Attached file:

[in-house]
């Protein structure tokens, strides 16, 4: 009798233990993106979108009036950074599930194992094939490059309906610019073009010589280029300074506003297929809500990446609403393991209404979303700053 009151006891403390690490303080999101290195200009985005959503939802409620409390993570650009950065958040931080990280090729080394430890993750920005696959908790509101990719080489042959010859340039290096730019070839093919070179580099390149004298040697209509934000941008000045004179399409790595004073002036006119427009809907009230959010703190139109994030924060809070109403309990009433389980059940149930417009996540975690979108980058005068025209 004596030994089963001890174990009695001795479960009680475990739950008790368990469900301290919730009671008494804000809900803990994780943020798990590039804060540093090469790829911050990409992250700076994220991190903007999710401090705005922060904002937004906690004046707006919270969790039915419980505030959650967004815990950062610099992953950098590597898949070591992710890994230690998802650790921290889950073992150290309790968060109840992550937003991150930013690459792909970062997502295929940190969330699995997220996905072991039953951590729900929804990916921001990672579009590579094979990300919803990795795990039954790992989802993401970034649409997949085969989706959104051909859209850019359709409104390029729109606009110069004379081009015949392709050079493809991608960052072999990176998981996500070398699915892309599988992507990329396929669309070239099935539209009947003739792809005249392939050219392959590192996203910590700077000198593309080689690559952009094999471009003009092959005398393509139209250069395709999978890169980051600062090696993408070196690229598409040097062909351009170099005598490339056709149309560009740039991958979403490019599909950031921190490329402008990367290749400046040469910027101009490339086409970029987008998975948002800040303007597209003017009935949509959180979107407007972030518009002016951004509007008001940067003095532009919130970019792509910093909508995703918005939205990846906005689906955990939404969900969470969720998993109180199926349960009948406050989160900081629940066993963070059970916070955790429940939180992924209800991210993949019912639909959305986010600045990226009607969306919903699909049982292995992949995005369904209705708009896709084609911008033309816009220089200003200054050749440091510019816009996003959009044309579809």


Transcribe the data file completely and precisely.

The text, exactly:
[in-house]
């Protein structure tokens, strides 16, 4: 009798233990993106979108009036950074599930194992094939490059309906610019073009010589280029300074506003297929809500990446609403393991209404979303700053 009151006891403390690490303080999101290195200009985005959503939802409620409390993570650009950065958040931080990280090729080394430890993750920005696959908790509101990719080489042959010859340039290096730019070839093919070179580099390149004298040697209509934000941008000045004179399409790595004073002036006119427009809907009230959010703190139109994030924060809070109403309990009433389980059940149930417009996540975690979108980058005068025209 004596030994089963001890174990009695001795479960009680475990739950008790368990469900301290919730009671008494804000809900803990994780943020798990590039804060540093090469790829911050990409992250700076994220991190903007999710401090705005922060904002937004906690004046707006919270969790039915419980505030959650967004815990950062610099992953950098590597898949070591992710890994230690998802650790921290889950073992150290309790968060109840992550937003991150930013690459792909970062997502295929940190969330699995997220996905072991039953951590729900929804990916921001990672579009590579094979990300919803990795795990039954790992989802993401970034649409997949085969989706959104051909859209850019359709409104390029729109606009110069004379081009015949392709050079493809991608960052072999990176998981996500070398699915892309599988992507990329396929669309070239099935539209009947003739792809005249392939050219392959590192996203910590700077000198593309080689690559952009094999471009003009092959005398393509139209250069395709999978890169980051600062090696993408070196690229598409040097062909351009170099005598490339056709149309560009740039991958979403490019599909950031921190490329402008990367290749400046040469910027101009490339086409970029987008998975948002800040303007597209003017009935949509959180979107407007972030518009002016951004509007008001940067003095532009919130970019792509910093909508995703918005939205990846906005689906955990939404969900969470969720998993109180199926349960009948406050989160900081629940066993963070059970916070955790429940939180992924209800991210993949019912639909959305986010600045990226009607969306919903699909049982292995992949995005369904209705708009896709084609911008033309816009220089200003200054050749440091510019816009996003959009044309579809």